A histocytological and radiological overview of the natural history of intervertebral disk: from embryonic formation to age-related degeneration
To elucidate the natural history of intervertebral disk (IVD) and characterize its embryonic beginnings and age-related degeneration.
Coronal sections of embryonic (E13.5-neonatal) and postnatal (4–60-week-old) Sprague–Dawley rat IVD were stained by a series of histological stainings (hematoxylin and eosin, Alcian blue, Picrosirius red, Masson, Periodic acid–Schiff). Growth kinetics within embryonic IVD were evaluated by immunohistochemical staining of Ki67 and proliferating cell nuclear antigen. Postnatal maturation and degeneration of IVD were visualized on radiology by X-ray, CT, and MR imaging.
During the formation of rat IVD, inner annulus fibrosus (AF) and cartilaginous endplate (CEP) shared similar cell density, extracellular matrix, and potential of growth kinetics; notochord provided increased and enlarged cytoplasmic vacuoles to generate nucleus pulposus (NP), part of which was retained within CEP. Postnatally, vacuolated notochord cells were reduced by devacuolation, while chondrocytic NP cells increased; cartilaginous layers of CEP were narrowed by vertebrae growth and secondary ossification; fibrotic portion of AF decreased as cartilaginous matrix accumulated and infiltrated outward. In aged and degenerated IVD, large longitudinal fissures were detected near the boundaries between inner and outer AF, whereas both reduced cellularity and accumulated cell clusters were evident within the dehydrated NP; only part of these histocytological changes could be reported on radiology.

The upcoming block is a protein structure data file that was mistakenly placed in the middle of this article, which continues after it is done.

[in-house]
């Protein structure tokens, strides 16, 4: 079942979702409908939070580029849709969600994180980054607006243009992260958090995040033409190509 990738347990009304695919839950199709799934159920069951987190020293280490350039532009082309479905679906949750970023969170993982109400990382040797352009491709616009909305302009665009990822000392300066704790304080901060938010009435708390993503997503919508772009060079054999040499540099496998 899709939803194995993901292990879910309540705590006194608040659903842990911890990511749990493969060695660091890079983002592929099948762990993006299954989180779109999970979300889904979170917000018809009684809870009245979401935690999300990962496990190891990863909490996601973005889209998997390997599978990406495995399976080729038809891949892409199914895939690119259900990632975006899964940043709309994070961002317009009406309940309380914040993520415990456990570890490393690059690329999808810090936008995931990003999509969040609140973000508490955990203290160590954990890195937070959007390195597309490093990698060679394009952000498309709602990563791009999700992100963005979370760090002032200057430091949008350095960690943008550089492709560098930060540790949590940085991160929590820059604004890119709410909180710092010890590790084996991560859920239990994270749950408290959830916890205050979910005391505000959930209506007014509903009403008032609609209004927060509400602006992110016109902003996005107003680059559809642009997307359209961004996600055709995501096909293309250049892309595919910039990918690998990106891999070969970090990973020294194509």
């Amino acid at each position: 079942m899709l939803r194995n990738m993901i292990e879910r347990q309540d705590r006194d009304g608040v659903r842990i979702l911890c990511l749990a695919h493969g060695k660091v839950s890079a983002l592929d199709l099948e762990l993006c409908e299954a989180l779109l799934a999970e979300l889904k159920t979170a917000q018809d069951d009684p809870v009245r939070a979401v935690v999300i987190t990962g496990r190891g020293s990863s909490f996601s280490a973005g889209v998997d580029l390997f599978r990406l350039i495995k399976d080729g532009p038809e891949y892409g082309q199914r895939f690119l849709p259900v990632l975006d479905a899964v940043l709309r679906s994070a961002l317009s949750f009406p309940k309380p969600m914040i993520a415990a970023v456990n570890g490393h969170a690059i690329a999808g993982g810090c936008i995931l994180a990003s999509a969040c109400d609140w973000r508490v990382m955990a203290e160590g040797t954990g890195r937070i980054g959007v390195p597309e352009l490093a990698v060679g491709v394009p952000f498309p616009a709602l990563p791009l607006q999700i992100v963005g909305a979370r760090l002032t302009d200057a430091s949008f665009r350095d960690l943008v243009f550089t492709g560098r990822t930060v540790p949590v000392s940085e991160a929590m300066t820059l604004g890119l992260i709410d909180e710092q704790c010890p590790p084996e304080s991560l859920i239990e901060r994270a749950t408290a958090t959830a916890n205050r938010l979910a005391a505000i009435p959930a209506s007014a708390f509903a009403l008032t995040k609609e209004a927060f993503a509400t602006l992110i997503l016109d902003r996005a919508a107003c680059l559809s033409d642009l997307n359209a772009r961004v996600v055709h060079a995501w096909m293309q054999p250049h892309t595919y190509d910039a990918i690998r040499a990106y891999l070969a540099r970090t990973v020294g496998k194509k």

By showing that the natural history of IVD is orchestrated by a dynamic histocytological regulation, our study may facilitate better understanding of the developmental defects, cellular heterogeneity, age-related degenerative mechanisms, and biological regeneration of IVD.
KeywordsIntervertebral Disk Embryogenesis Cytoplasmic Vacuole Notochord Sclerotome
This study was supported by the National Natural Science Foundation of China (No. 81201423, No. 81272035, No. 81572170) and the Fundamental Research Funds of the Central Universities (No. 2242017K3DN06). The authors would like to acknowledge He-Ling Fu, Yuan Zheng, and Dan Bao, from the Animal Core facility of Nanjing Medical University, for their aids in radiological imaging and analysis.
Compliance with ethical standards
Conflict of interest
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